|Publication number||US8191544 B2|
|Application number||US 12/773,492|
|Publication date||Jun 5, 2012|
|Filing date||May 4, 2010|
|Priority date||May 4, 2010|
|Also published as||US20110271942|
|Publication number||12773492, 773492, US 8191544 B2, US 8191544B2, US-B2-8191544, US8191544 B2, US8191544B2|
|Inventors||John P Buck|
|Original Assignee||John P Buck|
|Export Citation||BiBTeX, EndNote, RefMan|
|Patent Citations (14), Classifications (6)|
|External Links: USPTO, USPTO Assignment, Espacenet|
This invention relates to archery, and more particularly to a peepsight capable of being mounted on a bow string in order to improve accuracy by minimizing aiming errors due to parallax and inconsistent elevation.
String-mounted peepsights for archery are described in various United States patents, among them being the following:
U.S. Pat. No. 4,011,853 Fletcher
U.S. Pat. No. 4,454,857 Miller et al.
U.S. Pat. No. 4,656,747 Troncoso
U.S. Pat. No. 4,860,458 Ernsten
U.S. Pat. No. 5,347,976 Saunders
U.S. Pat. No. 5,397,747 Morris et al.
U.S. Pat. No. 5,379,748 Carlson
U.S. Pat. No. 5,860,408 Summers
U.S. Pat. No. 7,040,027 Shaffer et al.
U.S. Pat. No. 7,266,896 White
U.S. Pat. No. 7,373,723 Topper, Jr.
U.S. Pat. No. 7,543,390 Bach
A number of these sights, exemplified by the sight described in Saunders U.S. Pat. No. 5,542,186, are mounted between parts of a longitudinally split bow string so that the sight opening can be aligned with the unsplit parts of the bow string. Other sights, exemplified by the sight described in Troncoso U.S. Pat. No. 4,656,747, and Summers U.S. Pat. No. 5,860,408, provide a path by which a bow string is diverted around a sight opening so that the opening can be aligned with the bow string. The latter devices are composed of multiple parts.
A peepsight that is composed of a single, unitary part has the advantages that it can be manufactured easily and inexpensively, and that it is securely held in place when installed on a bow string, but can be installed on, and removed from, a bow string quickly and easily.
The peepsight according to the invention is a unitary, i.e., one-piece, element having a string-receiving slot configured so that it can receive a bow string when the string is in a slack condition, but can firmly secure the sight to the bow string when the string is in tension.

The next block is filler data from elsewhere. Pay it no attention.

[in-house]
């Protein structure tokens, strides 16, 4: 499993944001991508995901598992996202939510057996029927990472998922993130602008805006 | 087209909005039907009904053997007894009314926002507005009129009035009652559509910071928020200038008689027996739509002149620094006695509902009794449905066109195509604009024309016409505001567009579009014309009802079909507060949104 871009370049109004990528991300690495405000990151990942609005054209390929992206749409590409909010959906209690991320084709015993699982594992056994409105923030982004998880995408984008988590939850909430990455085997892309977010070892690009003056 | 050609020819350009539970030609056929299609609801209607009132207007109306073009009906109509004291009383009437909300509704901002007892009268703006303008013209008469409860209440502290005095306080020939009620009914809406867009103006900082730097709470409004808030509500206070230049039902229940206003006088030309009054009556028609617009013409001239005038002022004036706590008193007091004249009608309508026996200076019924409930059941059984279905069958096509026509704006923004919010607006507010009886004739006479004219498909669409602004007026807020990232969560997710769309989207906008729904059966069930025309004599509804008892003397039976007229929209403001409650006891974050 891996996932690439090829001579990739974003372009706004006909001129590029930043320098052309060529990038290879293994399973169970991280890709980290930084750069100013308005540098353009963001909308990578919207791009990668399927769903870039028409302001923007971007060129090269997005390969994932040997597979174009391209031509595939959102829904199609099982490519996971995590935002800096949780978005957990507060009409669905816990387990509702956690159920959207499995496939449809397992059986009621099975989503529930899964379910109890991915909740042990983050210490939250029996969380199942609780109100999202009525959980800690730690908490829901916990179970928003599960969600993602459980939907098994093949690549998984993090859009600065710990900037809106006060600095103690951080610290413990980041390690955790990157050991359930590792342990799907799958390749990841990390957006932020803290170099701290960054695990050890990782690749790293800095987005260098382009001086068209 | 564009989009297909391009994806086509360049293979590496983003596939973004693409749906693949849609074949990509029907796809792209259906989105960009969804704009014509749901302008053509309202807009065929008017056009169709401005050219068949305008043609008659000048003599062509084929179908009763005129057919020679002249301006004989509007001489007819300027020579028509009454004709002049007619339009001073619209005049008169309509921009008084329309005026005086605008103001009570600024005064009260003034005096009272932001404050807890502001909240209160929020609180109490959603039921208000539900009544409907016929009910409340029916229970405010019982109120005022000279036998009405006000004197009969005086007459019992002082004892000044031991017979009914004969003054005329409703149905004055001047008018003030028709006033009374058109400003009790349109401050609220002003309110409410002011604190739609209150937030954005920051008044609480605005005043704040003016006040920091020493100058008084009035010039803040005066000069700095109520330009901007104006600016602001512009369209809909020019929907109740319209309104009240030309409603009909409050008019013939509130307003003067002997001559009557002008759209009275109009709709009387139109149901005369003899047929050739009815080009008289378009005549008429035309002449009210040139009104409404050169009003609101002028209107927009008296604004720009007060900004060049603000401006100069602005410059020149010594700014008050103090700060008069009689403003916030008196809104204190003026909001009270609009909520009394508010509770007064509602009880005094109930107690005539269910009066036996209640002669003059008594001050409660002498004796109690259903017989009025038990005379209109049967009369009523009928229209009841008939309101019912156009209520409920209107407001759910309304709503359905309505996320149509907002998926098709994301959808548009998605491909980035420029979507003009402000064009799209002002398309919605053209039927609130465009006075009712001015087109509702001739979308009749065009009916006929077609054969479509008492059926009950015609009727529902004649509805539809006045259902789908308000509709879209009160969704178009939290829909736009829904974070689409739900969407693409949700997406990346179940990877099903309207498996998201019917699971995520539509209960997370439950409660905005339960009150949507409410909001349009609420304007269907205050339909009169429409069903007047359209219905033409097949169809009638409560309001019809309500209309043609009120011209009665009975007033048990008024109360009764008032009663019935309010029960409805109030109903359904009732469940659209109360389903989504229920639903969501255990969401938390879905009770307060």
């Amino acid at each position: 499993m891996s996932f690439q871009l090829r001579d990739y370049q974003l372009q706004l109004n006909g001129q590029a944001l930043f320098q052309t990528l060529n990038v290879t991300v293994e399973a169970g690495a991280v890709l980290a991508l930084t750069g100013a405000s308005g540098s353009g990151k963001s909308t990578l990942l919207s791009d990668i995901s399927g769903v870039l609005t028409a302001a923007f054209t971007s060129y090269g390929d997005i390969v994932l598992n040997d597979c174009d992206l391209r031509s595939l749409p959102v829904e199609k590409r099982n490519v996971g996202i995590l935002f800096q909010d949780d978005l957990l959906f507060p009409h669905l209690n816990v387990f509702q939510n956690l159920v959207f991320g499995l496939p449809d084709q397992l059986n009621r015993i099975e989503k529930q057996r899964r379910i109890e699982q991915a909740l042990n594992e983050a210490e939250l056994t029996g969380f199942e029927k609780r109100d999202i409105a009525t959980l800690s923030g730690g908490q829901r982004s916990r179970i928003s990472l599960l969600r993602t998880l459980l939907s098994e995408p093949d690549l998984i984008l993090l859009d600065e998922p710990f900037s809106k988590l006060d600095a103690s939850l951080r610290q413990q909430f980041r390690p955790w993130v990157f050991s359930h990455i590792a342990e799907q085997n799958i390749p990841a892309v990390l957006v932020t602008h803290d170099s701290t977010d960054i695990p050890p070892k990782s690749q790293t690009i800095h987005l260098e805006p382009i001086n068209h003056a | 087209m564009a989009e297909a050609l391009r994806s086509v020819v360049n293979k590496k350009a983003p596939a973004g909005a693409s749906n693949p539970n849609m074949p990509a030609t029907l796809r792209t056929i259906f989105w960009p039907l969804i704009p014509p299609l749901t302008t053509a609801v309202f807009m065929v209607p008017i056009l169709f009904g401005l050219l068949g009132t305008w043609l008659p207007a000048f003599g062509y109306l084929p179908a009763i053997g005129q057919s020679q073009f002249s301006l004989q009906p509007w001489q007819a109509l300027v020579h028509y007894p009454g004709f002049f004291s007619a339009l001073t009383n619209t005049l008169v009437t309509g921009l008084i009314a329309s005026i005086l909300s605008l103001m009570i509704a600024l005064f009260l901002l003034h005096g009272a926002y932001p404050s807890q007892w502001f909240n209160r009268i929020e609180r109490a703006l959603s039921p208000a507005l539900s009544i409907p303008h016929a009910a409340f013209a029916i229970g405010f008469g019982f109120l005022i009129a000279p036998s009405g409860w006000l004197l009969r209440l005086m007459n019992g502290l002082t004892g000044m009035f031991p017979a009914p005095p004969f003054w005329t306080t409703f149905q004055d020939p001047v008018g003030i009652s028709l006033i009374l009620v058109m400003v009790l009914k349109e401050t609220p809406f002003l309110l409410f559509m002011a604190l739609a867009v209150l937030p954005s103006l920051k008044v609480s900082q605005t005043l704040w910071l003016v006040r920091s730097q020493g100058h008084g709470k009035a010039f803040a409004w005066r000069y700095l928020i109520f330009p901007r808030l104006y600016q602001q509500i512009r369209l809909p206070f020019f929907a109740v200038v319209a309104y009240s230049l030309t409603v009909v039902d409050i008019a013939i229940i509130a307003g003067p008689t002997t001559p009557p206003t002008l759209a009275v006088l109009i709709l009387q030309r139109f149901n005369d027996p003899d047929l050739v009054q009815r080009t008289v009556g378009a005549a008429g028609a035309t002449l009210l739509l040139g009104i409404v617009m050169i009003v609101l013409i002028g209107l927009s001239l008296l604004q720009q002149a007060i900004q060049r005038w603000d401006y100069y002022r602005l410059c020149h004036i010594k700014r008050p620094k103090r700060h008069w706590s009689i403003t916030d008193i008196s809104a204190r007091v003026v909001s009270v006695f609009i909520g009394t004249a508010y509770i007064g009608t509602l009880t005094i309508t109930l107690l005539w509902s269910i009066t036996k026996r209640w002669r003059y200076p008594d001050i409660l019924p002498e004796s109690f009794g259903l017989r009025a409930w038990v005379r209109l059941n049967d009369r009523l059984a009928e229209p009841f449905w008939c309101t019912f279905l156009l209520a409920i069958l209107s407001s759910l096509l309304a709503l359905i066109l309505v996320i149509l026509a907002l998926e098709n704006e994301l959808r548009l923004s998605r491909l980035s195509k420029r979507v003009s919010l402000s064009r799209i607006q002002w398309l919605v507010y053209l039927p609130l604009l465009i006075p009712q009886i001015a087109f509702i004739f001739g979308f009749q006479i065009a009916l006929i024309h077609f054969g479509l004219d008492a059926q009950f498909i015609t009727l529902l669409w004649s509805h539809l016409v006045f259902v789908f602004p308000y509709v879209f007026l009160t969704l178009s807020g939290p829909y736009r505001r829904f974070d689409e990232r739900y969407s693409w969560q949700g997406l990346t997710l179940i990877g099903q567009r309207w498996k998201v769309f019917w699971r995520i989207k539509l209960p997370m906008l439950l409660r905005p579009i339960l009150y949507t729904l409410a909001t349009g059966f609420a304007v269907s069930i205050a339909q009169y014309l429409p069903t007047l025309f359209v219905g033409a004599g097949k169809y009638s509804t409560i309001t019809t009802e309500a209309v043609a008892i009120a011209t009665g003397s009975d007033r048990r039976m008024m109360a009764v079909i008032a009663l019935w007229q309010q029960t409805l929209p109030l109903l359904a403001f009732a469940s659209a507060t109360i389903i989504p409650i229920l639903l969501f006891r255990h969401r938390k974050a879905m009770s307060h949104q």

The peepsight comprises a unitary block of substantially rigid solid material having an upper end, a lower end, a front face and a rear face. A sighting opening extends through the block from the front face to the rear face at a location spaced from, and between, the upper end and lower ends. An upper bow string opening is provided in the upper end and a lower bow string opening is provided in the lower end. The sighting opening has a center aligned with the bow string openings along a first direction.
A slot extends from the upper bow string opening to the lower bow string opening, and extends around the sighting opening. The slot has an opening to the exterior of the block along its entire length so that a bow string can be introduced, into the slot when the bow string is in a slack condition. The slot has internal surfaces that are engageable by a bow string extending through the slot and in tension. These internal surfaces include a first surface, a second surface, and a third surface between said first and second surfaces with reference to the length of the slot. The first and second surfaces face in directions opposite to the direction in which the third surface faces, whereby engagement of a bow string with the first, second and third surfaces when the bow string is in tension prevents disengagement of the block from the bow string.
In a preferred embodiment of the peepsight, the first surface of the slot is in a first portion of the slot formed in the front face of the block, and extends from the upper end of the block to a first intermediate location between the upper and lower ends. The second surface of the slot is in a second portion of the slot and is also formed in the front face of the block. The second portion extends from the lower end of the block to a second intermediate location between the upper and lower ends. These first and second portions are both connected, respectively at the first and second intermediate locations, to a third portion of the slot formed in the rear face of the block. The third surface is in the third portion of the slot.
As will appear in the detailed description to follow, tension applied to the bow string pulls the string tightly against the first, second and third surfaces of the slot, thereby securing the block firmly to the bow string.
Further objects and advantages of the invention will be apparent from the following description when read in conjunction with the drawings.
The peepsight of the invention is formed from a unitary block of solid material, preferably a metal such as aluminum, or a polymer such as a polyamide (Nylon), acrylonitrile butadiene styrene (ABS) or the like. The peepsight can be cast in a mold, or formed by CNC machining using computer-controlled milling cutters.